Subchapter S Election (S Corporation)
Many newly formed businesses opt to file with the IRS under the subchapter s election. This allows businesses the ability to enjoy corporate benefits while enjoying benefits such as double taxation avoidance. This article will focus on the advantages and disadvantages that this entity type brings.
How are S Corporations formed?
The first step to forming an s corporation in the U.S. would be to file IRS form SS-4 - Application for Employer Identification Number. This form is used for new businesses to obtain an Employer Identification Number (EIN). This is also where a business in the U.S. elects which type of entity they will operate as. More specifically, you will need to look on line 9a. Below is a snapshot of the most current version of the form, line 9a.
As you can see, there is not an option for a business to choose the s corporation election. In order for a corporation to elect s corporation status, they must first be recognized by the IRS as a corporation. Therefore, they would need to file form SS-4 and choose the corporation box on line 9a.
Once a corporation has decided to pursue the s corporation status, they will need to file Form 2553 - Election By A Small Business Corporation. This form must be completed no later than 2 months and 15 days after the beginning of the tax which the election is to take effect, or, at any time during the tax year preceding the tax year it is to take effect. If form 2553 is not filed in a timely manner, businesses may still be able to apply for s corp election if they have reasonable cause of late filing. In order for a business to apply for the late election, they must file form 2553 and state “FILED PURSUANT TO REV. PROC. 2013-30.” on the top of the form.
Pass Through Taxation - One of the most talked about advantages that gets brought up is that s corporations are treated as pass through entities. This means that they do not have to pay the corporate tax rate of 21%. They instead, pass through any income to the shareholders. Doing this avoids the double taxation that comes with filing corporate income taxes.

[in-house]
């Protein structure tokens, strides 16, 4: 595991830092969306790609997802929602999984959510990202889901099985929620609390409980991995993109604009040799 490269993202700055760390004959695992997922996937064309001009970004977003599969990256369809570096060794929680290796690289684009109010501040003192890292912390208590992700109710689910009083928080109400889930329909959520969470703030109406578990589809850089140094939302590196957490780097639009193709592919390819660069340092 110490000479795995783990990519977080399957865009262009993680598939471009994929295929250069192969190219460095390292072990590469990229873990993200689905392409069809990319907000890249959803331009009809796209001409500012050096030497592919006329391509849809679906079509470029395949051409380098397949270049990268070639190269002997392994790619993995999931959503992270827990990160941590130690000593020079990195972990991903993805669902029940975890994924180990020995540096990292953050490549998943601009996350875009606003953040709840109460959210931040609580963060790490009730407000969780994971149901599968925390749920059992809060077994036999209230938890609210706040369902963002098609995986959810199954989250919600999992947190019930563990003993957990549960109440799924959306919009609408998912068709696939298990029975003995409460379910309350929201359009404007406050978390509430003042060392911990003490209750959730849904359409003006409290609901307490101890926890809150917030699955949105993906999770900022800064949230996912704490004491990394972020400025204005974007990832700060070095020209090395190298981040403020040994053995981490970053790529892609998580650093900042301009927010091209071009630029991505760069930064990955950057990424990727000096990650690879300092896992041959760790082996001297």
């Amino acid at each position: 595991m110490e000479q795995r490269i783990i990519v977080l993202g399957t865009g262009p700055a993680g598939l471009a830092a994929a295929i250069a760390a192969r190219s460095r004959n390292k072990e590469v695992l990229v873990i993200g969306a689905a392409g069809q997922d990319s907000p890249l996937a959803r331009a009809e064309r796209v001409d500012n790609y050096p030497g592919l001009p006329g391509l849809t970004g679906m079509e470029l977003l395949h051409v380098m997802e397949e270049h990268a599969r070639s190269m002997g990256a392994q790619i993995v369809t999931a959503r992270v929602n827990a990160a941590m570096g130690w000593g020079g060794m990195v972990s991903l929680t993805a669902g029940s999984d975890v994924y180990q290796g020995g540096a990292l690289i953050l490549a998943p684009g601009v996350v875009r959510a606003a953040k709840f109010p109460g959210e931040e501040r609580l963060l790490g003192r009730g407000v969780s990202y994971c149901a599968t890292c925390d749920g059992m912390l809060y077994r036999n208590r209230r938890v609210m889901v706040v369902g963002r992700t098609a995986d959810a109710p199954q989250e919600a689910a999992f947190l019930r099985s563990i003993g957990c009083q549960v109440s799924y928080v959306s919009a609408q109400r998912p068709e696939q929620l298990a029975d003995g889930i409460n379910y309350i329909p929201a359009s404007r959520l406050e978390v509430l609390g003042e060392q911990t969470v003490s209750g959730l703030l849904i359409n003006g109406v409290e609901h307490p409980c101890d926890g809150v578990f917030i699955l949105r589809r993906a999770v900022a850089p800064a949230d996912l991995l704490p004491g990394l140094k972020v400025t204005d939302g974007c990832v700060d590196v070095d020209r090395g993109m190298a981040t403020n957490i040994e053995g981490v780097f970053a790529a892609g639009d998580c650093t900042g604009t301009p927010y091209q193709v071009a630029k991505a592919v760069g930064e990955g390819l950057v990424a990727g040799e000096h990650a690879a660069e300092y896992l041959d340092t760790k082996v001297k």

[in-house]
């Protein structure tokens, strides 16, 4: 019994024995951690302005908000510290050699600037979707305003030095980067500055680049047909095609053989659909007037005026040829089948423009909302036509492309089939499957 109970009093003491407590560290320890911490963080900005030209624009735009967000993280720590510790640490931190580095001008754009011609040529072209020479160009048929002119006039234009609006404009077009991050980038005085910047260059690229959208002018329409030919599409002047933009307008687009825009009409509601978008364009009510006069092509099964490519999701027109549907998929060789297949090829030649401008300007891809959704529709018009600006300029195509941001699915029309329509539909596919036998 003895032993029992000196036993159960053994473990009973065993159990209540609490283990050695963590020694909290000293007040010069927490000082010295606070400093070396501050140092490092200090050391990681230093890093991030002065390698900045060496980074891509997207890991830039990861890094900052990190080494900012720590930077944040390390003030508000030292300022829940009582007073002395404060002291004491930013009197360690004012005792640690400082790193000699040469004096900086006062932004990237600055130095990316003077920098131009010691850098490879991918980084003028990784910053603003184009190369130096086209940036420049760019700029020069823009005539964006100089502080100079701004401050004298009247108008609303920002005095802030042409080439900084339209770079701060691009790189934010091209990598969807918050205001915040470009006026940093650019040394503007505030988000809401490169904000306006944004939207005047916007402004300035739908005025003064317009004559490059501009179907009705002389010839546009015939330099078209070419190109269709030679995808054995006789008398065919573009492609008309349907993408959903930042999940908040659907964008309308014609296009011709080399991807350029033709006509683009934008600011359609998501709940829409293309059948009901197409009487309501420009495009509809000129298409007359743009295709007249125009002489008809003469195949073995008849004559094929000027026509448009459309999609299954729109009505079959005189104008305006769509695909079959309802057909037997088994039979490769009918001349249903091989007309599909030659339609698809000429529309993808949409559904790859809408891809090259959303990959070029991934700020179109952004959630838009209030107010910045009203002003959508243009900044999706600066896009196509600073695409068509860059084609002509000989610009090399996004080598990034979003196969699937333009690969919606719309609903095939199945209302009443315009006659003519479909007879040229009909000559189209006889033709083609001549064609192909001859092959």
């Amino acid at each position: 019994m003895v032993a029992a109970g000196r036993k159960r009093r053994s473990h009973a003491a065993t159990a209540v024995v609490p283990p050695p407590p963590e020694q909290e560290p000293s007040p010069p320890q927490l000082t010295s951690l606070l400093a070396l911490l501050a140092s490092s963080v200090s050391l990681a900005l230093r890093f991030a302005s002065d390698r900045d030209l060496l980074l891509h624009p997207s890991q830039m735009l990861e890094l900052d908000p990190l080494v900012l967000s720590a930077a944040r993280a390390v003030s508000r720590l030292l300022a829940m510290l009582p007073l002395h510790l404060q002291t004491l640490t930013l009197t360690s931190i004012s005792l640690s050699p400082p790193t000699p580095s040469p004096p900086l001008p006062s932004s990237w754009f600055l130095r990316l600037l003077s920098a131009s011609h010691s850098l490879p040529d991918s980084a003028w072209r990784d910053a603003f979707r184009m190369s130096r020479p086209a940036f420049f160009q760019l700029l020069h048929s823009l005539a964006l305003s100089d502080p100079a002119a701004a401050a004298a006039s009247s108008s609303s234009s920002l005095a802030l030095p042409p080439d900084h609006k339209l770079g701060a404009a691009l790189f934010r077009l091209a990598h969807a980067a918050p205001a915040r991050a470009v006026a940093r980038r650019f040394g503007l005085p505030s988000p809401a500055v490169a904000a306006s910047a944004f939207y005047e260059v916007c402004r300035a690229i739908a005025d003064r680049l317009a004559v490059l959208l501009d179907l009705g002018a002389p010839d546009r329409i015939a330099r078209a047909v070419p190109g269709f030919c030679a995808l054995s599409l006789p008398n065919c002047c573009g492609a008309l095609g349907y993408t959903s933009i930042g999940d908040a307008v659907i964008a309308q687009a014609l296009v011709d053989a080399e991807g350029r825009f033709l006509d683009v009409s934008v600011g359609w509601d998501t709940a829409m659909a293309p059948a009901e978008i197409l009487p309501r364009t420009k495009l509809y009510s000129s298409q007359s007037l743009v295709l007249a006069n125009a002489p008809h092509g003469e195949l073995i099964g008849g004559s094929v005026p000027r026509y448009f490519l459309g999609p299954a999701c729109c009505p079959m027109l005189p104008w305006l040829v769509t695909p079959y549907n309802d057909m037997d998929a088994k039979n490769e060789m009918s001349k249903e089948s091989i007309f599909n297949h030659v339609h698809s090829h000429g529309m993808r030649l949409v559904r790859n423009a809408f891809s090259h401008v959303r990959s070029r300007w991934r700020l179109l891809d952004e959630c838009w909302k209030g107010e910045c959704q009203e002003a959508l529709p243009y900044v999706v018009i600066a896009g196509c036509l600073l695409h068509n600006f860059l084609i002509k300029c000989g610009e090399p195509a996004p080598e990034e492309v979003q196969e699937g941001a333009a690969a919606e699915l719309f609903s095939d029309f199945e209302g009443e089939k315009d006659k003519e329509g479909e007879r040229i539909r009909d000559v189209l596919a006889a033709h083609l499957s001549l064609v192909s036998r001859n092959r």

Distributions not subject to self employment tax - Distributions which are made to shareholders via Schedule K-1 are taxed at regular rates but are not subject to self employment tax. This exclusion of self employment tax is where a lot of smaller businesses see a break compared to sole proprietorships and partnerships.
Limited Liability - One of the biggest issues with filing as a sole proprietor is that there is no distinction between a business owners personal accounts/obligations and the businesses accounts/obligations. This means that personal assets and bank accounts could be forfeited if the business were to be sued or owe money.
Separate tax returns - One often overlooked advantage that s corporations have is the fact that the businesses tax returns are filed separately from the owners individual income tax returns. This is beneficial in that it allows owners to show the financials of the business which is useful when attempting to sell the business.
Limitations - Certain limitations apply for who can file as an s corporation. S corporations must meet the following requirements:
- Be a domestic corporation.
- Have only allowable shareholders-Shareholders may be individuals, certain trusts, and estates and-May not be partnerships, corporations or non-resident alien shareholders.
- Have no more than 100 shareholders.
- Have only one class of stock.
- Not be an ineligible corporation (i.e. certain financial institutions, insurance companies, and domestic international sales corporations).
Owners must be paid a “reasonable” wage - Owners of s corporations must be paid with payroll check just as an employee would be. This compensation must be within what the IRS considers a reasonable wage, these wages are subject to Social Security and Medicare withholding.
Filing/paying for tax return work - S corporations will need to file an annual return with the IRS. Form 1120S - U.S. Income Tax Return for an S Corporation. In many cases, a return will also need to be filed for the state(s) which the company operates in. This can potentially lead to higher return preparation costs.
S corp Vs. Partnership Vs. Sole Proprietorship
To see how s corporations stack up to partnerships and sole proprietorships, take a look at this article: http://help.halontax.com/bookkeeping-help-and-more/taxes/s-corporation-vs-partnership-vs-sole-proprietorship